This orientation concerns an athlete’s propensity to reach and sustain under pressure high performance—the athlete’s ideal performance state. Mental toughness is learned, not inherited. Mentally tough competitors are self-motivated and self-directed (their energy comes from internal sources; it is not forced from the outside), in control of their emotions, calm and relaxed under fire, and highly energetic and determined.
Fear of Failure
Fear of failure (FOF) is a motivational disposition to avoid failure: a core belief that attaining desired goals is not likely. Persons who fear failure are likely to avoid challenging tasks. Better athletes successfully manage their anxiety and have low FOF.
Fear of Success
Some athletes fear the social and emotional isolation that accompanies success (i.e., fear of success, or FOS). An athlete may feel that performing at a level far superior to that of teammates or peers will result in social discomfort, even ostracism. In addition, some athletes prefer not to deal with the pressure to constantly match or exceed their previous best performance. Trying to live up to the expectations of spectators, coaches, parents, and the media can place an extensive amount of pressure on athletes to reach or exceed their previous best performance.
Can Personality Tests Predict Future Talent?
There is considerable scientific evidence that each of us has an optimal level of performance quality called motor capacity that is genetically determined. Our genetic capacity to perform sport skills, which cannot be altered, is an important reason psychological inventories do not predict a world-class champion. Predicting an athlete’s future success in sport through psychological testing is at the heart of a process called talent identification (TID).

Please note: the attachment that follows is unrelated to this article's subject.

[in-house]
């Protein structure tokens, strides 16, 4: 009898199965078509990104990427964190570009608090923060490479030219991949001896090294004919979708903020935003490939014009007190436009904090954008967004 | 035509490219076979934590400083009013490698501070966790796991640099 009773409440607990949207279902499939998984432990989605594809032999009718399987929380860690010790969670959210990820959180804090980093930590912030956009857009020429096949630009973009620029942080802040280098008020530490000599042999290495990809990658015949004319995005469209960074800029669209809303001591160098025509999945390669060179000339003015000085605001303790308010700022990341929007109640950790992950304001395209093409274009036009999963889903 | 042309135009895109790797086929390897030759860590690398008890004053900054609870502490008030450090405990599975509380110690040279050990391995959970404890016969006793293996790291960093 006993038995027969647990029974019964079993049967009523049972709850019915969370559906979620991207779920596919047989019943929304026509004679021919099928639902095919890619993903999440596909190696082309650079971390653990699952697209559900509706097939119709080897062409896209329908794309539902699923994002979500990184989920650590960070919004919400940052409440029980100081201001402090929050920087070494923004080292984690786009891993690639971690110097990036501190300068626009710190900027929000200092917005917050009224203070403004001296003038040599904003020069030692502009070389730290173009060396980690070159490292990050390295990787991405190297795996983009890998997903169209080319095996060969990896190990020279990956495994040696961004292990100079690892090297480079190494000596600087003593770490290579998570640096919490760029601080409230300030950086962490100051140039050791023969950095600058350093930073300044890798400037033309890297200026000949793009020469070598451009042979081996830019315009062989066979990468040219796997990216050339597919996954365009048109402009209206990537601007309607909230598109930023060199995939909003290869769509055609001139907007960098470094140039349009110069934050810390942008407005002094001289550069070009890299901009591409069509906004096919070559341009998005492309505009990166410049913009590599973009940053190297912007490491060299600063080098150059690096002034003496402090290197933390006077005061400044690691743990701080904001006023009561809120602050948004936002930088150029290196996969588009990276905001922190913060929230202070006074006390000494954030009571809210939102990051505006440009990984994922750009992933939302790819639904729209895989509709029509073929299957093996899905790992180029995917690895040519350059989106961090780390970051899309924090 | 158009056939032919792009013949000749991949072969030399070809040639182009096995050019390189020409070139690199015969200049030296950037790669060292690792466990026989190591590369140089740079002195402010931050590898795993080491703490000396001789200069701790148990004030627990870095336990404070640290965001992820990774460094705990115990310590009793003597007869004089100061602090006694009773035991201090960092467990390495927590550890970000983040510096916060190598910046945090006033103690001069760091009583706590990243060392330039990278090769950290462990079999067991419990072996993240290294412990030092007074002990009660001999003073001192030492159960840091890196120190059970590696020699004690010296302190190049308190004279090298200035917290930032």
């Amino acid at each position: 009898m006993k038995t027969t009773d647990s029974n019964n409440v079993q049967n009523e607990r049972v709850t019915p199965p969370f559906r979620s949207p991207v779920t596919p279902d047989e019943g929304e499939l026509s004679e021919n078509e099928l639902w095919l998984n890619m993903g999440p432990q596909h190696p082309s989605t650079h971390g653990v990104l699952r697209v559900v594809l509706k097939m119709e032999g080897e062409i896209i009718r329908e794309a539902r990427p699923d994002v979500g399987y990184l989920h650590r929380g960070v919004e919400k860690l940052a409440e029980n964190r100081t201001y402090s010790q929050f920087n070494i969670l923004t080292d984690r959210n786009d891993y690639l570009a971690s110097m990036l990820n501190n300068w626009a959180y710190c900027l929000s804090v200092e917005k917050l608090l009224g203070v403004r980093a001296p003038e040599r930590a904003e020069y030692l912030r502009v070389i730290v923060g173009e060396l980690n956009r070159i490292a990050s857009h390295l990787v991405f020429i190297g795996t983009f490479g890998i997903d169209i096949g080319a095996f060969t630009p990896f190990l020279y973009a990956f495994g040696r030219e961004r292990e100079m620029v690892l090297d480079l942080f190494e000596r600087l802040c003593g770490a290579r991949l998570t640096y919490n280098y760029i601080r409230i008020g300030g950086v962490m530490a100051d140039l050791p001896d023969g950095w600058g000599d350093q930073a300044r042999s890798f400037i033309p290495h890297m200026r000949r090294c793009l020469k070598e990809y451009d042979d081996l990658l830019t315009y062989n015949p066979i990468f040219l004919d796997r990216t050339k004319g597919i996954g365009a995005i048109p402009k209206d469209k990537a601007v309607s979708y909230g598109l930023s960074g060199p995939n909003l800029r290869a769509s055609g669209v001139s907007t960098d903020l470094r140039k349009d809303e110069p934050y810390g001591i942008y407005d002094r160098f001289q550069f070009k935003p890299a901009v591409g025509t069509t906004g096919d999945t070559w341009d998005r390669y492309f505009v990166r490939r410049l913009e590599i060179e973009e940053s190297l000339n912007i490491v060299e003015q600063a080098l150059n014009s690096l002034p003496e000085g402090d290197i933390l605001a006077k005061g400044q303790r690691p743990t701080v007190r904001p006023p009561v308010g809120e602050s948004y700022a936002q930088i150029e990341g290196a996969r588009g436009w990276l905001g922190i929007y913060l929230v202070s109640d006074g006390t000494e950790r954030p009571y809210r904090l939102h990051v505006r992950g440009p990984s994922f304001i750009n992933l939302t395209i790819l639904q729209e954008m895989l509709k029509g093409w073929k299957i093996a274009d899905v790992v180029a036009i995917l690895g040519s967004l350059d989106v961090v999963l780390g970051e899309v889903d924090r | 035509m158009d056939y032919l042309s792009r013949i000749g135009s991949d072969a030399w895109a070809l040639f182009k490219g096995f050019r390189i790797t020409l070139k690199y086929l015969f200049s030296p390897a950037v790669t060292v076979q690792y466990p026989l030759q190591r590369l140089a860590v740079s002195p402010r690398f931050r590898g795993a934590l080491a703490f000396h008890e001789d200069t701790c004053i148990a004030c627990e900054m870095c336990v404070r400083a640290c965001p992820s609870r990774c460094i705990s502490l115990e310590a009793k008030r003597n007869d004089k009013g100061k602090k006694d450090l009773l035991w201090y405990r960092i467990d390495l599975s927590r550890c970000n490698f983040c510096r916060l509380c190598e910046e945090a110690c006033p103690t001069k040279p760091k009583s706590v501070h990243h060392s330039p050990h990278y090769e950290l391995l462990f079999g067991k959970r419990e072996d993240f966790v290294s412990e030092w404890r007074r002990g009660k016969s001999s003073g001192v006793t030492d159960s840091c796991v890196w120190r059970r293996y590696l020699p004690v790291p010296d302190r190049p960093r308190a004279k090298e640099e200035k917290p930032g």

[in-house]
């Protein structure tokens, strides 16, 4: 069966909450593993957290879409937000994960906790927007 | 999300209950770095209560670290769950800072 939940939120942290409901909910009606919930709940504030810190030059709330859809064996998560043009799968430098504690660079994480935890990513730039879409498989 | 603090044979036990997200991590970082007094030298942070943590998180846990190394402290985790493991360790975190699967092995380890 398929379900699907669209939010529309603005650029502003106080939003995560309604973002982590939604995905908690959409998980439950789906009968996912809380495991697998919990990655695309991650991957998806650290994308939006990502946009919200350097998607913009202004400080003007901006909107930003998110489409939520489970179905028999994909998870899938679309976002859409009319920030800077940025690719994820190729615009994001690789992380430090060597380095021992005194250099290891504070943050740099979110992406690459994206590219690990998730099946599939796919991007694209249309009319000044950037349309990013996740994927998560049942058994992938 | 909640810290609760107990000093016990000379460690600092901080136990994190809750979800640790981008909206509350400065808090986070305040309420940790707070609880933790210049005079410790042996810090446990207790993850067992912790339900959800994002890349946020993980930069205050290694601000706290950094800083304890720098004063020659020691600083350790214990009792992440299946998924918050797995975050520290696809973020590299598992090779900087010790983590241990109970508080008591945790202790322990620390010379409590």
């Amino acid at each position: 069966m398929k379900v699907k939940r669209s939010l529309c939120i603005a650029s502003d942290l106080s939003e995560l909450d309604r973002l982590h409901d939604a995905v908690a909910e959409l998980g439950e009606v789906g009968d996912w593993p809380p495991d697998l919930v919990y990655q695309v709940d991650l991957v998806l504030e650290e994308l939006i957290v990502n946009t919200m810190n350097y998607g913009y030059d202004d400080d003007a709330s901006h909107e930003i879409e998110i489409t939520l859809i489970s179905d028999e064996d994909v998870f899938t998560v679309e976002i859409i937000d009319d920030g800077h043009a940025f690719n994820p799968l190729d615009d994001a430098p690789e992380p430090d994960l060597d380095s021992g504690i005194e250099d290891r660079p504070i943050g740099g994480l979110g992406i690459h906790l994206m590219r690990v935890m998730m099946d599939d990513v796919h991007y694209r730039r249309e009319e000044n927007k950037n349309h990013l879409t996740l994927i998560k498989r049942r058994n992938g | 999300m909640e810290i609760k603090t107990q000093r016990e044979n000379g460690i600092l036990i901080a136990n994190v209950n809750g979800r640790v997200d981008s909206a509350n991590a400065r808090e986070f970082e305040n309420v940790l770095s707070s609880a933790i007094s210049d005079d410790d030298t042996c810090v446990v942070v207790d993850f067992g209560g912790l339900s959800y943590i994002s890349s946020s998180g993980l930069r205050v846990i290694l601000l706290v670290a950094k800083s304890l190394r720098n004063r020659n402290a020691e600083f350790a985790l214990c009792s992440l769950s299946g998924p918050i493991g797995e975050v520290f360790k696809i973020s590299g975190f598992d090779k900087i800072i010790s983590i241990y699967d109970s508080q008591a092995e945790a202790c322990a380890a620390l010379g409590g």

The primary purpose of TID is to identify a child’s sport in which they are most likely to succeed and to encourage them to participate in that sport or those sports. TID is also used to screen young athletes to determine which individuals are most likely to succeed in sport and then to direct them toward the sport(s) to which they are most suited. TID is the process of recognizing individuals currently involved in sport who have the potential to become elite athletes. To date, the scientific literature does not support using personality profiles or any other type of psychological inventory to select or eliminate those individuals based on test score.
The following conclusions about sport personality appear to reflect the current literature:
- Elite athletes are self-confident, have a high need to achieve, and maintain a relatively high self-image, self-esteem, and confidence in the sport environment as opposed to their non-elite counterparts.
- Highly skilled athletes feel anxiety, stress, and other negative emotions but manage better than their less successful counterparts.
- Highly skilled athletes tend to be mentally tough, resilient, and tenacious in dealing with the array of “storms” that competitive sport regularly presents.
- Elite-level athletes, particularly from contact sports, are more tolerant of acute pain than non-athletes.
- Personality scales can predict an athlete’s future success in sport only 8% to 10% of the time. This is cause to avoid personality scales for prediction purposes. They should also be avoided as part of TID programs.
- Finally, differences exist between personality traits, dispositions, styles, orientations, and behavioral tendencies, and some are more susceptible to change than others.